To become a politician instead of a man means that Obama ceases to hold personal opinions. Each opinion he states now has been analyzed for political effectiveness, white-washed to remove potential offensiveness, and processed to be as vague as possible. To become a politician instead of a man means that Obama compromises his personal integrity for the "greater good," the greater good being a shorter term for "whateverisgoingtowintheelection." This means he will back bills and propositions that he would not have backed in the past (the FISA bill being a great example of this). This means he reverses or changes positions he has long held (abortion rights, Iraq war, Afghani war, the decision to not accept public funding for the election) in order to appeal to greater numbers of voters. This means he shills for people who are giving him money to win this campaign (backing "clean coal" is a great example of this...seriously....clean coal!). In order to reach this almost unreachable goal, Obama has turned into a well-oiled political machine, dictated by the most Machiavellian of ideologies: the ends justify the means.

We can't really blame him for this, because we created and supported this system. He is a product of our flaws and failures. The fact that he has to compromise himself to even get to a position where he can do potential good says much about the failure of our system to produce effective government.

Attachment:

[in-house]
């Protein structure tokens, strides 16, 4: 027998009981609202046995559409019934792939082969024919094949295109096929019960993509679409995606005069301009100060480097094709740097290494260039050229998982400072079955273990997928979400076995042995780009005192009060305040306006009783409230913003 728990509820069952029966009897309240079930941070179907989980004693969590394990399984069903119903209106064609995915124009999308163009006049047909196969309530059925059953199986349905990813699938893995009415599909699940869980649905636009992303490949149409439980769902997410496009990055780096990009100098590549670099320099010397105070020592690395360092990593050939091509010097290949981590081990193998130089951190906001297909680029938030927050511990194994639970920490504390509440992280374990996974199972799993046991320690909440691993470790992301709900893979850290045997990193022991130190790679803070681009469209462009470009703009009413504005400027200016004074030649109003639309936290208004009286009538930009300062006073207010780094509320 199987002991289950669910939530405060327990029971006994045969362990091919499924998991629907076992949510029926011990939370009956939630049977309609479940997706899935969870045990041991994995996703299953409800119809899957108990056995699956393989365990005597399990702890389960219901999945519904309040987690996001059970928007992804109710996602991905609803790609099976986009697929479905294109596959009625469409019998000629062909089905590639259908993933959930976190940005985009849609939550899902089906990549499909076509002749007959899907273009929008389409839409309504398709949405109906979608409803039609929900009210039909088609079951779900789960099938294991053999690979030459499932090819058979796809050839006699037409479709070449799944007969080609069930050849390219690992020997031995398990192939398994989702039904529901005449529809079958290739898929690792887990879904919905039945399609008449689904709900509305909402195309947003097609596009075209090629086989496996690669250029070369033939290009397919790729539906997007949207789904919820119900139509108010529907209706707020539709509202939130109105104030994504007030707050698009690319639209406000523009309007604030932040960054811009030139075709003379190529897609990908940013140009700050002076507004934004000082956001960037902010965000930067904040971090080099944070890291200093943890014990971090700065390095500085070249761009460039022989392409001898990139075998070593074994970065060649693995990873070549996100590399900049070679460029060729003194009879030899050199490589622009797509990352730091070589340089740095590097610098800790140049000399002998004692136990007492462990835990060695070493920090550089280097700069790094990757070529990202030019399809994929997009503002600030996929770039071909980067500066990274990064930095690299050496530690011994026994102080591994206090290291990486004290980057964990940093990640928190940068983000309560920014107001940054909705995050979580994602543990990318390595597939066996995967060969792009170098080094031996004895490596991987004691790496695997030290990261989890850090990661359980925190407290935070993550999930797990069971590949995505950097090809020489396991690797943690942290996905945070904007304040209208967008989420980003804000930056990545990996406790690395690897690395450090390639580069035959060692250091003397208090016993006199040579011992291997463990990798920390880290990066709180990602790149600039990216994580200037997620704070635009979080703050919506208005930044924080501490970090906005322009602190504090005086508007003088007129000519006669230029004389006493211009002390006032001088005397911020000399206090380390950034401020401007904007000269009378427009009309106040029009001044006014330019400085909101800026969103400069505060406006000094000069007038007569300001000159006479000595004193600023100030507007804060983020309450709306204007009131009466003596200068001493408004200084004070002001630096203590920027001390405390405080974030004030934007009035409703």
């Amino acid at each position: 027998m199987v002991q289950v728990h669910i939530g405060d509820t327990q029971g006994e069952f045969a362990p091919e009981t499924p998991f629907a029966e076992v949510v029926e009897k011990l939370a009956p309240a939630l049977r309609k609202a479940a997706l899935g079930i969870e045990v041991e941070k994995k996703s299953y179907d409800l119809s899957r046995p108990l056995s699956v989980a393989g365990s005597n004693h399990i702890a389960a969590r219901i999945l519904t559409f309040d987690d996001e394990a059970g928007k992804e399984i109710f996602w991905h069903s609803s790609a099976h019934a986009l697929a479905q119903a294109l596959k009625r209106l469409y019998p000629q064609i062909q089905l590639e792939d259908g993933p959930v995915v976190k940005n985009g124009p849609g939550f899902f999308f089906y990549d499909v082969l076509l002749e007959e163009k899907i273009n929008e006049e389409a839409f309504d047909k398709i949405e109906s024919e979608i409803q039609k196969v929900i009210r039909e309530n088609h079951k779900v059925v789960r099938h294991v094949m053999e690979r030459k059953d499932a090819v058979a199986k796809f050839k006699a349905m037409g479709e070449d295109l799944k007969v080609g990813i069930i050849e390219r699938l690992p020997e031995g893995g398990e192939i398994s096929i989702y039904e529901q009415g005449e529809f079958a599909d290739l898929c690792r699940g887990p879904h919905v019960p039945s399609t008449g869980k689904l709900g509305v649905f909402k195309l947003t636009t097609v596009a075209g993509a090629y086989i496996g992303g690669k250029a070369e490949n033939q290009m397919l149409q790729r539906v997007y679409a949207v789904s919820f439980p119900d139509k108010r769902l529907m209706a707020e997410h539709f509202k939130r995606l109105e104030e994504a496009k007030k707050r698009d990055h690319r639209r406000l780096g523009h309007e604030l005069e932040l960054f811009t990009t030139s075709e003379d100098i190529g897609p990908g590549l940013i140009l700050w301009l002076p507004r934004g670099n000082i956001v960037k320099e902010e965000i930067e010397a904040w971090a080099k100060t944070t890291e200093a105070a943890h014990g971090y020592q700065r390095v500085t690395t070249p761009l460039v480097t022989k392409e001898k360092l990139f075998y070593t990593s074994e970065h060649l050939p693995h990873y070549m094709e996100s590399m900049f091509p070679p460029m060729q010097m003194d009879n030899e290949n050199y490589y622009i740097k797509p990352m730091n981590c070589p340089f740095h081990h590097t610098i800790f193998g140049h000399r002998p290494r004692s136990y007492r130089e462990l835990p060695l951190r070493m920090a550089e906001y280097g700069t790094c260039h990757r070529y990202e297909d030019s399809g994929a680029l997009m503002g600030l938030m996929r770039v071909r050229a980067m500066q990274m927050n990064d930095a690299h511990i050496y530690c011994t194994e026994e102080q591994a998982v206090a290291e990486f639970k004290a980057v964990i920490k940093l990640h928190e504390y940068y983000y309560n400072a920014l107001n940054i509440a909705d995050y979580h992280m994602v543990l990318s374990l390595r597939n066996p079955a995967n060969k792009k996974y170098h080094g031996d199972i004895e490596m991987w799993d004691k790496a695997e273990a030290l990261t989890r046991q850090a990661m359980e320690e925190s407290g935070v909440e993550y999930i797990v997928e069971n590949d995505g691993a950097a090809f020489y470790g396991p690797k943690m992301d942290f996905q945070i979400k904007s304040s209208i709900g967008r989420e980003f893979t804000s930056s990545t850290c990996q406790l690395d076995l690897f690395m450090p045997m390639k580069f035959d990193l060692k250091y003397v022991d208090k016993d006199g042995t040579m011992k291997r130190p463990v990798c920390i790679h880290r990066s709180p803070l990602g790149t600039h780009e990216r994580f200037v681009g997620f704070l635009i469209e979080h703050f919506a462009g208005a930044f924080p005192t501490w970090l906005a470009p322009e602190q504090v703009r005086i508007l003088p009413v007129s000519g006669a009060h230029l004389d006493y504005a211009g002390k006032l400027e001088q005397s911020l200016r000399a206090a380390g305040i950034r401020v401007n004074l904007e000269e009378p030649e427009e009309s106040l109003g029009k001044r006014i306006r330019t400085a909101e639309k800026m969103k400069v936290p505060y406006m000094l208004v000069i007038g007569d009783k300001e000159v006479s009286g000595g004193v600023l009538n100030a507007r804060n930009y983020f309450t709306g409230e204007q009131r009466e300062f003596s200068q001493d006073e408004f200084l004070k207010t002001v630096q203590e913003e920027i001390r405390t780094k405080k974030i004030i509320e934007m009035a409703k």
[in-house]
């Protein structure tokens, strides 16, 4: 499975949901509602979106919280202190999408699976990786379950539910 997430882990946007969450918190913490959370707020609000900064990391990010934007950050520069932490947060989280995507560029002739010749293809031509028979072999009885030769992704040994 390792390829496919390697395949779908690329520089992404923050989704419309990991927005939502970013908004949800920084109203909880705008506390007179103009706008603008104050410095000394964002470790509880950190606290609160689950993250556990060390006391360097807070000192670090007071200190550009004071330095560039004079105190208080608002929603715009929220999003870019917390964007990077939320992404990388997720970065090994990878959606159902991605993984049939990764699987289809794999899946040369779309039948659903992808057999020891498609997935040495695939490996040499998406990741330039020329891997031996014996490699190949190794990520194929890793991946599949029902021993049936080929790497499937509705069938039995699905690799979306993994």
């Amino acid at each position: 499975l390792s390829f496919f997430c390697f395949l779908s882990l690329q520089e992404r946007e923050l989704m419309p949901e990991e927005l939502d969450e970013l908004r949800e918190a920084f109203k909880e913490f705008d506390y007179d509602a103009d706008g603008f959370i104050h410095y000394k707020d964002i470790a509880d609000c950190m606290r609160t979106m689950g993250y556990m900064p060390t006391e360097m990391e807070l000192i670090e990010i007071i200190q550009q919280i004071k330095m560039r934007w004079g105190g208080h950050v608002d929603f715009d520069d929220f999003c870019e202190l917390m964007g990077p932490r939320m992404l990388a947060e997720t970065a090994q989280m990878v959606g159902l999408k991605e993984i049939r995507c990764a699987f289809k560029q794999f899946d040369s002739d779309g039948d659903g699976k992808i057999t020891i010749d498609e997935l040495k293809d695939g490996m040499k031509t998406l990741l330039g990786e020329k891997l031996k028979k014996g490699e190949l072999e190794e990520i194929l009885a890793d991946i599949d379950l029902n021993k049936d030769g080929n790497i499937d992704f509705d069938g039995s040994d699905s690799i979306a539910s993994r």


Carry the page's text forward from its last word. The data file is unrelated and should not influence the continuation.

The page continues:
The problem is that, by declaring him savior, we are essentially condoning this compromise for the long-term. We expect him to save us from ourselves, not acknowledging that we are creating a monster as he strives to attain that position. A mere man cannot be president. Barack Obama would never be president of the United States. He has to become an aggregate of the masses (the companies, the individuals, the 'demographics') in order to reach that spot and by the time he does it, he will have acquired all our worst characteristics in the process.

We can't give him a green light because without our voices, he will fail. Without our protests and our criticisms and our caution and our policing, he will become just another politician who got to the white house and proceeded to do a little good and a lot of harm. We can't go starry eyed on Obama because he needs us to save him from what he is becoming for our sakes.

He will disappoint. They all do. But, while he still has the capacity to listen (and I believe he does), it's important that we continue to remind him why we are voting for him, and why he has to reach a little farther and become a man again, in the most difficult job in the world.

I hope he can do it. For all our sakes.

Posting, yet again, on something I know very little about